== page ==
In 2017 Damien Mander, founder of IAPF (International Anti Poaching Foundation) and former Australian Special Forces, came up with the idea of training women to be wildlife Rangers. An article in the NY Times in early 2017 about the US Army Rangers putting women through training for deployment inspired him to consider how women could contribute to the ongoing conservation battle in sub-saharan Africa. Ten years earlier his convoy was hit while on a mission in Baghdad and they were rescued by the US Army Rangers. He figured that if the unit that was good and gracious enough to save his life was deploying women to be Army Rangers, then maybe they could be wildlife Rangers as well. The innovative task force he founded, called the Akashinga (meaning ‘The Brave One/s in local Shona dialect) initiative, is an all-female conservation program in Zimbabwe. These wilderness areas are currently the only nature reserves in the world to be managed and protected by women. By shifting the male roles to construction and labor and putting women into the power roles of law enforcement, management and decision making, the program has been successful in completely de-escalating local tension, and has brought conservation and community together.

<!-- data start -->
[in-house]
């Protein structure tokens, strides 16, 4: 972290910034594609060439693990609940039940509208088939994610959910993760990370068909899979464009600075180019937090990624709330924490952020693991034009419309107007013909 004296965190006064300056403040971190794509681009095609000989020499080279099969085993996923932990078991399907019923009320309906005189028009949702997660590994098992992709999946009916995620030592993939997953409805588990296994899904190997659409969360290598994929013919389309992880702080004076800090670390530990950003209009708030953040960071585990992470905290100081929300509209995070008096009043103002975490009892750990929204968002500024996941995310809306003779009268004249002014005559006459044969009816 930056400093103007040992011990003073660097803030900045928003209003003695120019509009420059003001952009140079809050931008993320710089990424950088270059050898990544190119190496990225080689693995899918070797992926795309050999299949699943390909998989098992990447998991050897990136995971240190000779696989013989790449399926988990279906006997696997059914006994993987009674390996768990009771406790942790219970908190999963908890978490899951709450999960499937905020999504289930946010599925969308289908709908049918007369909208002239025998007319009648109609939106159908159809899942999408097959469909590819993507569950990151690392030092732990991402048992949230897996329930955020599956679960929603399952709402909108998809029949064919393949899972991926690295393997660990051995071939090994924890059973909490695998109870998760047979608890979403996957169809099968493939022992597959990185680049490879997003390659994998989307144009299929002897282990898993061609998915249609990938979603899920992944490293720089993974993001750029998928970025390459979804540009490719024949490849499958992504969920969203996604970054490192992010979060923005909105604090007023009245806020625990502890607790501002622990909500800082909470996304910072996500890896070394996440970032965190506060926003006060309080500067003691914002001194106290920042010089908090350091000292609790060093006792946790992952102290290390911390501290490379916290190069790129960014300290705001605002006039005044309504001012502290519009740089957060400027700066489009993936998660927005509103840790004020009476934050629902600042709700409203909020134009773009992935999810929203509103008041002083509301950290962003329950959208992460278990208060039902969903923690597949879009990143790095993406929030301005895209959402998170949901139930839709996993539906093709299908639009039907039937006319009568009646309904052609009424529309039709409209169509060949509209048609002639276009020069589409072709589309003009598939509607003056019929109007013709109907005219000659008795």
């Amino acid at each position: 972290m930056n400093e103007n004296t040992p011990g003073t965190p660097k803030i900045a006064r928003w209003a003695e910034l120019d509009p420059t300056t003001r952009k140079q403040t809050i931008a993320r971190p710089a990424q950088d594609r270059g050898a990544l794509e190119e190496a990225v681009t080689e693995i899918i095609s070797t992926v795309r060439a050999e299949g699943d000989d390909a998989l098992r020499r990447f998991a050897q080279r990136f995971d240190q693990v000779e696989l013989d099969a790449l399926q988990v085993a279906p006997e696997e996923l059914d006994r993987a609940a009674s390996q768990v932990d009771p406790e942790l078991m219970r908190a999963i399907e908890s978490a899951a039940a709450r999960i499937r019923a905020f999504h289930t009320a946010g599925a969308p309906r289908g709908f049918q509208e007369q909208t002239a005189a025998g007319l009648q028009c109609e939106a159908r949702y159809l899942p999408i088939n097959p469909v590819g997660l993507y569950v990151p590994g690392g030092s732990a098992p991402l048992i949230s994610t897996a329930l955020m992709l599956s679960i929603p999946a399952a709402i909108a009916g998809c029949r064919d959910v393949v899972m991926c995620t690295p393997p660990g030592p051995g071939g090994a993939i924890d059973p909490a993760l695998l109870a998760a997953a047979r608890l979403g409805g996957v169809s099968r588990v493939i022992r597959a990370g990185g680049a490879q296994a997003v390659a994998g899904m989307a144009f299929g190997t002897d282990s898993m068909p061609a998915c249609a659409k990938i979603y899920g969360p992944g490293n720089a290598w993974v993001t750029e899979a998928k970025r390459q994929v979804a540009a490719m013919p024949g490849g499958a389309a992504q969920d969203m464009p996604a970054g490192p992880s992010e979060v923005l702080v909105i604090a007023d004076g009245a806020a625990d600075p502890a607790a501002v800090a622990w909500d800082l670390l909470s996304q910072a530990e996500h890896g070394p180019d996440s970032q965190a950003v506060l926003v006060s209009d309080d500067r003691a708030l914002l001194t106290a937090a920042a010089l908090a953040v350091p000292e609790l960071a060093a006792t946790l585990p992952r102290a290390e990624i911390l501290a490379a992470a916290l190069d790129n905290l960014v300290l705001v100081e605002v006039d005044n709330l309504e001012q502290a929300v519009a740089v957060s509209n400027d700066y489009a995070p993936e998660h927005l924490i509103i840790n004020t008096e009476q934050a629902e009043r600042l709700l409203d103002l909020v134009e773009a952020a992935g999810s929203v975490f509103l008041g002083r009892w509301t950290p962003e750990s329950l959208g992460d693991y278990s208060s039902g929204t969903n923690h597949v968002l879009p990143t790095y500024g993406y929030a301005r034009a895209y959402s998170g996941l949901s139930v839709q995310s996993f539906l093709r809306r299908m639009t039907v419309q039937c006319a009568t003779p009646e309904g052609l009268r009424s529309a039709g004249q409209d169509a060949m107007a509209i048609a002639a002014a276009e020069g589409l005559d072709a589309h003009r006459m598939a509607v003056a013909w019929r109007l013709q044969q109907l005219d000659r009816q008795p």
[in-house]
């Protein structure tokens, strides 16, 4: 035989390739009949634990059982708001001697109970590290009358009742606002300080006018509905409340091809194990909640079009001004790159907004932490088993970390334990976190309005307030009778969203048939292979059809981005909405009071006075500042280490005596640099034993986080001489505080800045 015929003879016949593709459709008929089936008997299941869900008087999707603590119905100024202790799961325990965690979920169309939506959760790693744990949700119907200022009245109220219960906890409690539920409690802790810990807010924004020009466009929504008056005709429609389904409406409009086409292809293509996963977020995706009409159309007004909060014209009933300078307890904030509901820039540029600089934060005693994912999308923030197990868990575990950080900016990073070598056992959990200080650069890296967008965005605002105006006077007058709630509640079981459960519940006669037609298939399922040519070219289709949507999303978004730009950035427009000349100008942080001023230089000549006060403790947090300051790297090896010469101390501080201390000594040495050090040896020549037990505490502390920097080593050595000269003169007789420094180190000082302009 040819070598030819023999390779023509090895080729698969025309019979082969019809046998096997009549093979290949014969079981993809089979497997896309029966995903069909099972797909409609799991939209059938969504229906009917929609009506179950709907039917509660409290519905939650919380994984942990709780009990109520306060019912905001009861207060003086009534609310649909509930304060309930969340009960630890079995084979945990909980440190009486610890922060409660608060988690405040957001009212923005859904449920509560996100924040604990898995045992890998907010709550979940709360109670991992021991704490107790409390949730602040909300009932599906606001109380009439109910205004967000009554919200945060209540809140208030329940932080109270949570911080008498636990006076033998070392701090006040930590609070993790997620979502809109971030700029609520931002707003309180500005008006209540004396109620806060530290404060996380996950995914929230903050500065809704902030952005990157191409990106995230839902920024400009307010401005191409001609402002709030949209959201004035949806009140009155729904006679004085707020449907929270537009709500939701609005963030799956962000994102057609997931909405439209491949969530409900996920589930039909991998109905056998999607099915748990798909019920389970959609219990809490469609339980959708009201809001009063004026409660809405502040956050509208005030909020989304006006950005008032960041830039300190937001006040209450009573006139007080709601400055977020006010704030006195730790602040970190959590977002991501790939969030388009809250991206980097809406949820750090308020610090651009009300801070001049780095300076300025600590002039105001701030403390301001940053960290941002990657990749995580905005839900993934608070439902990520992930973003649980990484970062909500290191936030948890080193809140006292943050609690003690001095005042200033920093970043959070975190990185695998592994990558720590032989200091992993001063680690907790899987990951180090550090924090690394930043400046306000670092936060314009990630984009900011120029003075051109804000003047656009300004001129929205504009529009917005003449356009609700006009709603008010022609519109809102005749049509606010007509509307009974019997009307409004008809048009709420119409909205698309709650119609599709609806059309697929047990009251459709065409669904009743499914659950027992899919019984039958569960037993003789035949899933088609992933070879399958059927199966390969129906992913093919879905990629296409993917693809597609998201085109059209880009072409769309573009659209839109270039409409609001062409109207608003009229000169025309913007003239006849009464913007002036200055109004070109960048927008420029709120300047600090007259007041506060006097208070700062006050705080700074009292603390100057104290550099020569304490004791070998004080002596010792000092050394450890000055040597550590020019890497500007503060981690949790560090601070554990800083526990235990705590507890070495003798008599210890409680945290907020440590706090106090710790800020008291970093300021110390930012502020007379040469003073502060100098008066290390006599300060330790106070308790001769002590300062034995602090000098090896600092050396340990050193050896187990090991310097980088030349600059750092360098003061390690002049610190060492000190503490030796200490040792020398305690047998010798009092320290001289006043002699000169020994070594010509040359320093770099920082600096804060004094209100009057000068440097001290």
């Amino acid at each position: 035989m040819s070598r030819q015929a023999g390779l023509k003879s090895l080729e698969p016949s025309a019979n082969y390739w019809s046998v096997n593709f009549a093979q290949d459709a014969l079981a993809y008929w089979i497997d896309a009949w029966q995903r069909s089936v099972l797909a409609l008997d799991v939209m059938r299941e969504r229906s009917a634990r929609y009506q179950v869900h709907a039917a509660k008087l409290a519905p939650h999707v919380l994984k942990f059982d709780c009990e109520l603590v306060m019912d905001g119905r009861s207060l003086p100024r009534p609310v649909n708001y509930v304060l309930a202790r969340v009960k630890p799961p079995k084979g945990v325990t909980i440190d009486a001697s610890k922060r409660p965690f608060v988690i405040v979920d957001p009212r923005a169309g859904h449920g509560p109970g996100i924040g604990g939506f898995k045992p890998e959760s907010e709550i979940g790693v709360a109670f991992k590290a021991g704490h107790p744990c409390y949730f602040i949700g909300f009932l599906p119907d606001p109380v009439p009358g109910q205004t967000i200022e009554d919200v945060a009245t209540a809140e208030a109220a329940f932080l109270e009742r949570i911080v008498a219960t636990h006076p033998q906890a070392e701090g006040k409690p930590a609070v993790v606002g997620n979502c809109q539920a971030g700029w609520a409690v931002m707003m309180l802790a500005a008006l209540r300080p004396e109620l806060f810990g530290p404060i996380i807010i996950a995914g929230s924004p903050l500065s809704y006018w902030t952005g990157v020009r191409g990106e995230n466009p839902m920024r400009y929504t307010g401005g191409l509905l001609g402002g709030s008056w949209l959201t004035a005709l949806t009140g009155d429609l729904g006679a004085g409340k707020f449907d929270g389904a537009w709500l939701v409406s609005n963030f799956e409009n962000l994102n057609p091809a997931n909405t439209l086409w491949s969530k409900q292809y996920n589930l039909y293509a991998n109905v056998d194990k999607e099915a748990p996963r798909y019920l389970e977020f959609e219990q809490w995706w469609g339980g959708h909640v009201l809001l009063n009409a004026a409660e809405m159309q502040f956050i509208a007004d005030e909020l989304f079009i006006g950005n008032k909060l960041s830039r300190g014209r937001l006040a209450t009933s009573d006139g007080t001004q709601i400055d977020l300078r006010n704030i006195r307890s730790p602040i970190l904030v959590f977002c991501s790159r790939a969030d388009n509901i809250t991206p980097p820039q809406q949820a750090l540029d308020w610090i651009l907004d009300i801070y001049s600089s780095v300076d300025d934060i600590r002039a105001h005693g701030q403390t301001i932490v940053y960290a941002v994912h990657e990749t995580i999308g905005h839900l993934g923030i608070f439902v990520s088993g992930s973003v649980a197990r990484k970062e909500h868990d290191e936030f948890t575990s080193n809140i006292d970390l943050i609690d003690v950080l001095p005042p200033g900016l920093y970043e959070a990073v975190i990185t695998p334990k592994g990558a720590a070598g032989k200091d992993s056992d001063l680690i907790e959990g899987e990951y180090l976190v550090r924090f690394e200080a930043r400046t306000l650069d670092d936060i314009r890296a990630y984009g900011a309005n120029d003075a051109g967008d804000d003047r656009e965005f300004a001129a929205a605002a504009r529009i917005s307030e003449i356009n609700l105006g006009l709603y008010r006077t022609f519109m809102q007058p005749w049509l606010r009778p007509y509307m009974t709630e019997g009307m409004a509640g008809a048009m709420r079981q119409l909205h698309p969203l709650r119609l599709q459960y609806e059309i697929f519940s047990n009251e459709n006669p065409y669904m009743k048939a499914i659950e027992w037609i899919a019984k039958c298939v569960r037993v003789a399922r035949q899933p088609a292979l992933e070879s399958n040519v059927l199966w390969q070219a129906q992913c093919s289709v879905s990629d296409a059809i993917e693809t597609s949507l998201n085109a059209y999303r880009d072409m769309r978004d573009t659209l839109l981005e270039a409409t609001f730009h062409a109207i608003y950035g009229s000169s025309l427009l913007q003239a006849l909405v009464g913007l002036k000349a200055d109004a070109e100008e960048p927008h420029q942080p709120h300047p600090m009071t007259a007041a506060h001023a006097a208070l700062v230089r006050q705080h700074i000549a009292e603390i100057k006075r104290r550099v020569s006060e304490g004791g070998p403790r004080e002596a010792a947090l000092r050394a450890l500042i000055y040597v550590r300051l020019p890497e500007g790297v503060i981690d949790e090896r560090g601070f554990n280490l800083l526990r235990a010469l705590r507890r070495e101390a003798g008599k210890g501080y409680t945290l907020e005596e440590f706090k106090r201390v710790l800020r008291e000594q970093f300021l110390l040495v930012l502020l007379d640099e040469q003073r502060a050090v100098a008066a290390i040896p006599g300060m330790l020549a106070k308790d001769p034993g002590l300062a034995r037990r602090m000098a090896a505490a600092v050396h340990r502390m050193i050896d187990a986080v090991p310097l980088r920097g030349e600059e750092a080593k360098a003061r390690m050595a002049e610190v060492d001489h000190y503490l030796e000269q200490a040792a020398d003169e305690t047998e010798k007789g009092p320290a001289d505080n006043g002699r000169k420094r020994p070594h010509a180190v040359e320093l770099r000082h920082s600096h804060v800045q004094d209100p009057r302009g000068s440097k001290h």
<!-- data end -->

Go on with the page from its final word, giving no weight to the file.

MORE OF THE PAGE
The program focuses on re-appropriating trophy hunting wilderness areas in Africa that are being left vacant as the hunting industry has a downturn due to less business and shrinking wildlife populations. Collectively these areas across Africa are the size of Texas. They have equal biodiversity importance as national parks, and generally greater strategic importance as they surround national parks and border communities. The Akashinga model provides an economic alternative to hunting, which has proven effective with women at the center of the strategy. This involves acquiring long term leases (up to 50 years) and managing these areas with the local community as a growing platform for empowering and educating women in rural Africa.
Since its inception, the Akashinga women rangers have helped drive an 80% downturn in elephant poaching in Zimbabwe’s Lower and Middle Zambezi Valley, one of the largest remaining populations left on earth. The concept has now taken off and the project has 7 parks totaling 1.6 million acres under contract, and is in the process of training 240 more women for full-time positions as they hope to scale towards 1000 rangers and a portfolio of 20 parks by 2025.